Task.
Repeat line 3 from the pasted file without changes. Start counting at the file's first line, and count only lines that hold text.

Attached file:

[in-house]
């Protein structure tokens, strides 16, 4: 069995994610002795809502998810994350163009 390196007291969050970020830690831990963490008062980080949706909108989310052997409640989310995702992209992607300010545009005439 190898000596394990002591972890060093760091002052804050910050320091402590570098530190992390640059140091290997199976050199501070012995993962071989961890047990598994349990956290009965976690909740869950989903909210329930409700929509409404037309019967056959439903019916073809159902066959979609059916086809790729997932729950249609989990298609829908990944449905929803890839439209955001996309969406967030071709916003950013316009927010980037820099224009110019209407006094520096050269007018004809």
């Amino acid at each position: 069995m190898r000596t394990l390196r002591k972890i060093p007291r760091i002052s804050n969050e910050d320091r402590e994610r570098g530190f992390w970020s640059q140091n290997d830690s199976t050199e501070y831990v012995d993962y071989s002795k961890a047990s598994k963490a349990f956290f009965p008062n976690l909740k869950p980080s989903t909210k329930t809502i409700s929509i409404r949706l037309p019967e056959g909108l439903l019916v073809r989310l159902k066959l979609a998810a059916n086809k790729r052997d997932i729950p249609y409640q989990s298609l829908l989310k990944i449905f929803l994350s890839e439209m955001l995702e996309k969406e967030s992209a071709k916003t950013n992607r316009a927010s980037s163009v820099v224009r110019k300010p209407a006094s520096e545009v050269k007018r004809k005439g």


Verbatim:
């Amino acid at each position: 069995m190898r000596t394990l390196r002591k972890i060093p007291r760091i002052s804050n969050e910050d320091r402590e994610r570098g530190f992390w970020s640059q140091n290997d830690s199976t050199e501070y831990v012995d993962y071989s002795k961890a047990s598994k963490a349990f956290f009965p008062n976690l909740k869950p980080s989903t909210k329930t809502i409700s929509i409404r949706l037309p019967e056959g909108l439903l019916v073809r989310l159902k066959l979609a998810a059916n086809k790729r052997d997932i729950p249609y409640q989990s298609l829908l989310k990944i449905f929803l994350s890839e439209m955001l995702e996309k969406e967030s992209a071709k916003t950013n992607r316009a927010s980037s163009v820099v224009r110019k300010p209407a006094s520096e545009v050269k007018r004809k005439g």